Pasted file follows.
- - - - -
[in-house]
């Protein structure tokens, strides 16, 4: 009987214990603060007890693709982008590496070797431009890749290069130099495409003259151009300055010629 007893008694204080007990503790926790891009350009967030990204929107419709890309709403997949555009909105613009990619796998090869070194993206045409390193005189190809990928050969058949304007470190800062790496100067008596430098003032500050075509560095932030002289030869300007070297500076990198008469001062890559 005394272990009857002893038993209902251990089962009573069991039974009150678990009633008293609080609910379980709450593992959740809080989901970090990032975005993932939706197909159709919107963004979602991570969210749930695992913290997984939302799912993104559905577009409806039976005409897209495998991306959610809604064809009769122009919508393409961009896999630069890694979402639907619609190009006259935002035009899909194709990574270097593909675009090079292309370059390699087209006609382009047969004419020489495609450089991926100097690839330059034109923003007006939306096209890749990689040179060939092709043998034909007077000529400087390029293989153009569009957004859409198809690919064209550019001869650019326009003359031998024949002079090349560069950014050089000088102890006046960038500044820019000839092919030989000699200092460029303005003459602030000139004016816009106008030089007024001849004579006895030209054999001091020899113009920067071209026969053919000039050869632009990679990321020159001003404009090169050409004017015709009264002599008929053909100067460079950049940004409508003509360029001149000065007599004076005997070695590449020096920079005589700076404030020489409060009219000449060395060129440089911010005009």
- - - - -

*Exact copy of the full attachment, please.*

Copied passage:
[in-house]
């Protein structure tokens, strides 16, 4: 009987214990603060007890693709982008590496070797431009890749290069130099495409003259151009300055010629 007893008694204080007990503790926790891009350009967030990204929107419709890309709403997949555009909105613009990619796998090869070194993206045409390193005189190809990928050969058949304007470190800062790496100067008596430098003032500050075509560095932030002289030869300007070297500076990198008469001062890559 005394272990009857002893038993209902251990089962009573069991039974009150678990009633008293609080609910379980709450593992959740809080989901970090990032975005993932939706197909159709919107963004979602991570969210749930695992913290997984939302799912993104559905577009409806039976005409897209495998991306959610809604064809009769122009919508393409961009896999630069890694979402639907619609190009006259935002035009899909194709990574270097593909675009090079292309370059390699087209006609382009047969004419020489495609450089991926100097690839330059034109923003007006939306096209890749990689040179060939092709043998034909007077000529400087390029293989153009569009957004859409198809690919064209550019001869650019326009003359031998024949002079090349560069950014050089000088102890006046960038500044820019000839092919030989000699200092460029303005003459602030000139004016816009106008030089007024001849004579006895030209054999001091020899113009920067071209026969053919000039050869632009990679990321020159001003404009090169050409004017015709009264002599008929053909100067460079950049940004409508003509360029001149000065007599004076005997070695590449020096920079005589700076404030020489409060009219000449060395060129440089911010005009």